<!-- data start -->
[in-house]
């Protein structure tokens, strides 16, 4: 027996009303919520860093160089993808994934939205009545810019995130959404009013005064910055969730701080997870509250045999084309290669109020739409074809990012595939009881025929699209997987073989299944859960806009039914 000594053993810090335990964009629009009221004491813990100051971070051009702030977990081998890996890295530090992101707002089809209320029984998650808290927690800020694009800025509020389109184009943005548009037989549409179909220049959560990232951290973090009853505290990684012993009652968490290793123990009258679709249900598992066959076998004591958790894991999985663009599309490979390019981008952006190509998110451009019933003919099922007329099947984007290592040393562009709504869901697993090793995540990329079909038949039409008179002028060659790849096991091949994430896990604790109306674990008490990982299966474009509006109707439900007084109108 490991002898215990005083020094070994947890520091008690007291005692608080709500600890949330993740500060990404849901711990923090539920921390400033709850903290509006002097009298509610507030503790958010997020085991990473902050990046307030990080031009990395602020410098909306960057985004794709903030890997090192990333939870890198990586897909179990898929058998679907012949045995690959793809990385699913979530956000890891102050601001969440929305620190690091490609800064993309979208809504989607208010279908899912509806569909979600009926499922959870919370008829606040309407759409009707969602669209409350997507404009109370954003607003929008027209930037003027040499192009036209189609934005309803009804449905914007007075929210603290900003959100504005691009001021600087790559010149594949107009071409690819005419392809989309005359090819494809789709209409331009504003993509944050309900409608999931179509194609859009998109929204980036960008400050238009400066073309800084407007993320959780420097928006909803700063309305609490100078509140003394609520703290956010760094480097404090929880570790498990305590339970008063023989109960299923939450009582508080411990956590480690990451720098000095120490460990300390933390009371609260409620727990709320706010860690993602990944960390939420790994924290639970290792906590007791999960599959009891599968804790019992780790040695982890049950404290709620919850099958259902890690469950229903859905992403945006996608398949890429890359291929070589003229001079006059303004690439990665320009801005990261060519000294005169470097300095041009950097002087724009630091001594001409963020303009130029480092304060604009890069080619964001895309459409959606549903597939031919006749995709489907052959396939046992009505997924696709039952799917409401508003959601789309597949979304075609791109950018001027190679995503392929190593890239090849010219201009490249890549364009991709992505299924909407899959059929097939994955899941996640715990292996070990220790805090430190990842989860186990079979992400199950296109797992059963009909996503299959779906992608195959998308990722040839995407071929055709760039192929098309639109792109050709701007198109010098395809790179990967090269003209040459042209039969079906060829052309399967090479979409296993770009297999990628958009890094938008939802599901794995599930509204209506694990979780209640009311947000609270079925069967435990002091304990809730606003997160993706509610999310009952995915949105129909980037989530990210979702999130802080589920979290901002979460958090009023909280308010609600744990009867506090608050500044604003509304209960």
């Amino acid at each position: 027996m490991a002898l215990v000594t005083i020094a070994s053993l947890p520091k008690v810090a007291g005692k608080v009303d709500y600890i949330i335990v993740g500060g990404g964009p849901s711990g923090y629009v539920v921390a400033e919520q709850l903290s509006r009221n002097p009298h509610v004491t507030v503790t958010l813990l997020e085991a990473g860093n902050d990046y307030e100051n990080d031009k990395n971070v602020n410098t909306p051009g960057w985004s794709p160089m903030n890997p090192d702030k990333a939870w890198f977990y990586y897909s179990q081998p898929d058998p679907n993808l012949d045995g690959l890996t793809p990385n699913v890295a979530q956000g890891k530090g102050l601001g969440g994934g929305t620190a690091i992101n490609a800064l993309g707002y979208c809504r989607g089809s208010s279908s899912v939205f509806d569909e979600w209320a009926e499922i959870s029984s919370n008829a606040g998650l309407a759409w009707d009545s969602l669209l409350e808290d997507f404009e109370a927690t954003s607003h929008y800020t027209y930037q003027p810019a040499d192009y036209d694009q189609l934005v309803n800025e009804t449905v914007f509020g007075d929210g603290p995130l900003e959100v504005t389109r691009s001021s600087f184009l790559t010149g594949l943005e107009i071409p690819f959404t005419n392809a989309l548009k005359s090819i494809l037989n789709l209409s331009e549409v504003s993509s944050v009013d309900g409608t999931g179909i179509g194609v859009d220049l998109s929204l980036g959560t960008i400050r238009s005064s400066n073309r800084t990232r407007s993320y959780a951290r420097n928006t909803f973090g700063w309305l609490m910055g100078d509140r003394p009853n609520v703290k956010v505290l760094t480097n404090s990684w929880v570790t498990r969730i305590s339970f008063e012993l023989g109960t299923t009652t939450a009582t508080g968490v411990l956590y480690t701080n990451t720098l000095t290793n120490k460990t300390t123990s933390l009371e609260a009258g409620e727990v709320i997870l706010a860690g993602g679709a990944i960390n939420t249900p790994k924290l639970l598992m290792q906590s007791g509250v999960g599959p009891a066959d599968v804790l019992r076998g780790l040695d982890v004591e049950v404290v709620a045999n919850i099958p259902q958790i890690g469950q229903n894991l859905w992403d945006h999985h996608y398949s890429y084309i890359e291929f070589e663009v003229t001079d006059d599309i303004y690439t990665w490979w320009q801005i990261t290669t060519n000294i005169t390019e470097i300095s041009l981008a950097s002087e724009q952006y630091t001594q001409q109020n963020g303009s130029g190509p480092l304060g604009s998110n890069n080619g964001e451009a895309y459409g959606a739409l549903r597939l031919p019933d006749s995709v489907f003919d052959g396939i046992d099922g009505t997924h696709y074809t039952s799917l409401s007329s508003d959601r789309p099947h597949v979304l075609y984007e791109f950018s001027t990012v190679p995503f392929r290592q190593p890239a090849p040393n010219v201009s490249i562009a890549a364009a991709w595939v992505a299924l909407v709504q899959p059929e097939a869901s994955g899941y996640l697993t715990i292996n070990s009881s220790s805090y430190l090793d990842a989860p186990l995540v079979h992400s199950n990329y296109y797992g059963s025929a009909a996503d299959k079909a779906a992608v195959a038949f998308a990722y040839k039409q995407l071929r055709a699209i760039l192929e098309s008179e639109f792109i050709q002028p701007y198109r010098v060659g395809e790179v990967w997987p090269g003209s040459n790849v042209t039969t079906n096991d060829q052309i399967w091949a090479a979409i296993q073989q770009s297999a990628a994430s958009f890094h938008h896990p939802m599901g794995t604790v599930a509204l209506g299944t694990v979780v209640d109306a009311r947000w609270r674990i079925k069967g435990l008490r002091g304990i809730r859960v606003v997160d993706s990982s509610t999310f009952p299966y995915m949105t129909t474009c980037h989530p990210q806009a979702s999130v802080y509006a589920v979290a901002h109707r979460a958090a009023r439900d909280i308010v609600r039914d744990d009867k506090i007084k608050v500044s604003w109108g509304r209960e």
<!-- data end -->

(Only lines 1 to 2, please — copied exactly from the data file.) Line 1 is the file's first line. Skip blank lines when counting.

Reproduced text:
[in-house]
């Protein structure tokens, strides 16, 4: 027996009303919520860093160089993808994934939205009545810019995130959404009013005064910055969730701080997870509250045999084309290669109020739409074809990012595939009881025929699209997987073989299944859960806009039914 000594053993810090335990964009629009009221004491813990100051971070051009702030977990081998890996890295530090992101707002089809209320029984998650808290927690800020694009800025509020389109184009943005548009037989549409179909220049959560990232951290973090009853505290990684012993009652968490290793123990009258679709249900598992066959076998004591958790894991999985663009599309490979390019981008952006190509998110451009019933003919099922007329099947984007290592040393562009709504869901697993090793995540990329079909038949039409008179002028060659790849096991091949994430896990604790109306674990008490990982299966474009509006109707439900007084109108 490991002898215990005083020094070994947890520091008690007291005692608080709500600890949330993740500060990404849901711990923090539920921390400033709850903290509006002097009298509610507030503790958010997020085991990473902050990046307030990080031009990395602020410098909306960057985004794709903030890997090192990333939870890198990586897909179990898929058998679907012949045995690959793809990385699913979530956000890891102050601001969440929305620190690091490609800064993309979208809504989607208010279908899912509806569909979600009926499922959870919370008829606040309407759409009707969602669209409350997507404009109370954003607003929008027209930037003027040499192009036209189609934005309803009804449905914007007075929210603290900003959100504005691009001021600087790559010149594949107009071409690819005419392809989309005359090819494809789709209409331009504003993509944050309900409608999931179509194609859009998109929204980036960008400050238009400066073309800084407007993320959780420097928006909803700063309305609490100078509140003394609520703290956010760094480097404090929880570790498990305590339970008063023989109960299923939450009582508080411990956590480690990451720098000095120490460990300390933390009371609260409620727990709320706010860690993602990944960390939420790994924290639970290792906590007791999960599959009891599968804790019992780790040695982890049950404290709620919850099958259902890690469950229903859905992403945006996608398949890429890359291929070589003229001079006059303004690439990665320009801005990261060519000294005169470097300095041009950097002087724009630091001594001409963020303009130029480092304060604009890069080619964001895309459409959606549903597939031919006749995709489907052959396939046992009505997924696709039952799917409401508003959601789309597949979304075609791109950018001027190679995503392929190593890239090849010219201009490249890549364009991709992505299924909407899959059929097939994955899941996640715990292996070990220790805090430190990842989860186990079979992400199950296109797992059963009909996503299959779906992608195959998308990722040839995407071929055709760039192929098309639109792109050709701007198109010098395809790179990967090269003209040459042209039969079906060829052309399967090479979409296993770009297999990628958009890094938008939802599901794995599930509204209506694990979780209640009311947000609270079925069967435990002091304990809730606003997160993706509610999310009952995915949105129909980037989530990210979702999130802080589920979290901002979460958090009023909280308010609600744990009867506090608050500044604003509304209960």